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How much does automobile insurance cost?

According to a Forbes Advisor survey of premiums from major auto insurance providers, car insurance costs $2,067 on average per year. That works out to $172 monthly on average.

Factors Affecting the Price of Auto Insurance

  • Your record as a driver
  • Your age and driving experience in years
  • Your residence
  • Choices for auto insurance coverage
  • Deductible (if collision and comprehensive coverage are purchased)
  • Vehicle type
  • Yours driving record, including any gaps in coverage or continuous coverage
  • Your insurance rating based on credit

What Kinds of Auto Insurance Are Necessary?

One of the most common types of auto insurance is liability insurance, which is needed in almost all states.  In the event of a car accident, your liability insurance will cover any injuries and property damage you unintentionally cause to others.

Another sort of auto insurance that is mandated in many areas is uninsured motorist coverage. This insurance will cover your and your passengers’ medical expenses if you are struck by an uninsured driver. Although you will utilize your own personal injury protection (PIP) for the medical costs of you and your passengers, regardless of who was at fault for the accident, in jurisdictions with “no-fault” car insurance systems.

If you financed your automobiles, collision and comprehensive insurance is probably necessary for your auto loan. It makes sense to get various kinds of auto insurance even if you don’t have a car loan, especially for newer vehicles.  No matter who is at fault, collision insurance pays for automotive accidents involving other vehicles or objects like buildings, poles or etc. Car theft, fires, weather-related damage, flooding, hail, falling items, vandalism, and collisions with animals are all covered by comprehensive auto insurance.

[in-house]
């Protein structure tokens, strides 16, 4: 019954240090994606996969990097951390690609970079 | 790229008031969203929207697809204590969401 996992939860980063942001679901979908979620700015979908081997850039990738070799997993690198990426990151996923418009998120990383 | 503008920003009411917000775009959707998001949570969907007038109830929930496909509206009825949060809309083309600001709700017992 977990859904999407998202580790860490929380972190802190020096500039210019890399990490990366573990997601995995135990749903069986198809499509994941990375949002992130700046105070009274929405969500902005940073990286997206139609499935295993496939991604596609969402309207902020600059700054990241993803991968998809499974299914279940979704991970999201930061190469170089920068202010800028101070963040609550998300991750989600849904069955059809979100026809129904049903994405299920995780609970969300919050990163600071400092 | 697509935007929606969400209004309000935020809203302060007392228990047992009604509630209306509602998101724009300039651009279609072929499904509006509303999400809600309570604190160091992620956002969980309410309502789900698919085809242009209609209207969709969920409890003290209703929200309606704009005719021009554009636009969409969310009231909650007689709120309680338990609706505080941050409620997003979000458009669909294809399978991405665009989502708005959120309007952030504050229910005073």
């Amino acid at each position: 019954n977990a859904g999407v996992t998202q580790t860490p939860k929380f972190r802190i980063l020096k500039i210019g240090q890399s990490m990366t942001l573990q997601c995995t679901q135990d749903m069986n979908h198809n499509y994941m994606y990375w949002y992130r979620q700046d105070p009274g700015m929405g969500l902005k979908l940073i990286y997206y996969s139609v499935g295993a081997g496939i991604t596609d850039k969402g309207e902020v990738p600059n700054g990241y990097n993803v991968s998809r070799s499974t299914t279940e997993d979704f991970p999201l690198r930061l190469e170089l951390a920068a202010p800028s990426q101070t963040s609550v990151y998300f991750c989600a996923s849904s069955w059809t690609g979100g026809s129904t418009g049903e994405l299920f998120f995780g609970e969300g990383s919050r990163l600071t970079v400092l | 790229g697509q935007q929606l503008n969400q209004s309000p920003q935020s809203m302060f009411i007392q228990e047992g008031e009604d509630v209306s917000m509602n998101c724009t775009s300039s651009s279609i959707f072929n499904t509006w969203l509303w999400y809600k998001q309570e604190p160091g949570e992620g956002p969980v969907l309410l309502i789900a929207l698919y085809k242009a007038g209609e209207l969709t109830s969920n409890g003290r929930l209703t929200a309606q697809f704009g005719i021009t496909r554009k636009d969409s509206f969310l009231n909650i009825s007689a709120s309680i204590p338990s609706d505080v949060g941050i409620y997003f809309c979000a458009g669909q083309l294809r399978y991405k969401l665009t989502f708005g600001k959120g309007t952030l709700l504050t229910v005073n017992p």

Summary of Automobile Accidents in the U.S.

The number of fatal car accidents is rising nationwide. Over 39,500 fatal car accidents happened on American roadways in 2021, a 10% rise from 2020. You run a higher risk when you get behind the wheel in some states where reckless driving is more prevalent. Which state, though, has the worst drivers?

Forbes Advisor evaluated all 50 states and Washington, D.C., based on six important parameters to find out. The data shows which states have the worst drivers and sheds light on the many types of risky driving behavior that are prevalent in each one.

The Worst Drivers in the Top 5 States

  1. Texas: Score for Texas: 100 out of 100

For two of the metrics researchers took into account, Texas comes in second worst in the country: fatal car accidents involving drowsy drivers (1.35 accidents per 100,000 licensed drivers) and fatal car accidents involving drivers who were travelling the wrong way on a one-way street or on the wrong side of the road (1.53 accidents per 100,000 licensed drivers).

The third-highest rate of drunk drivers involved in fatal accidents is reported from Texas (17.24 per 100,000 licensed drivers).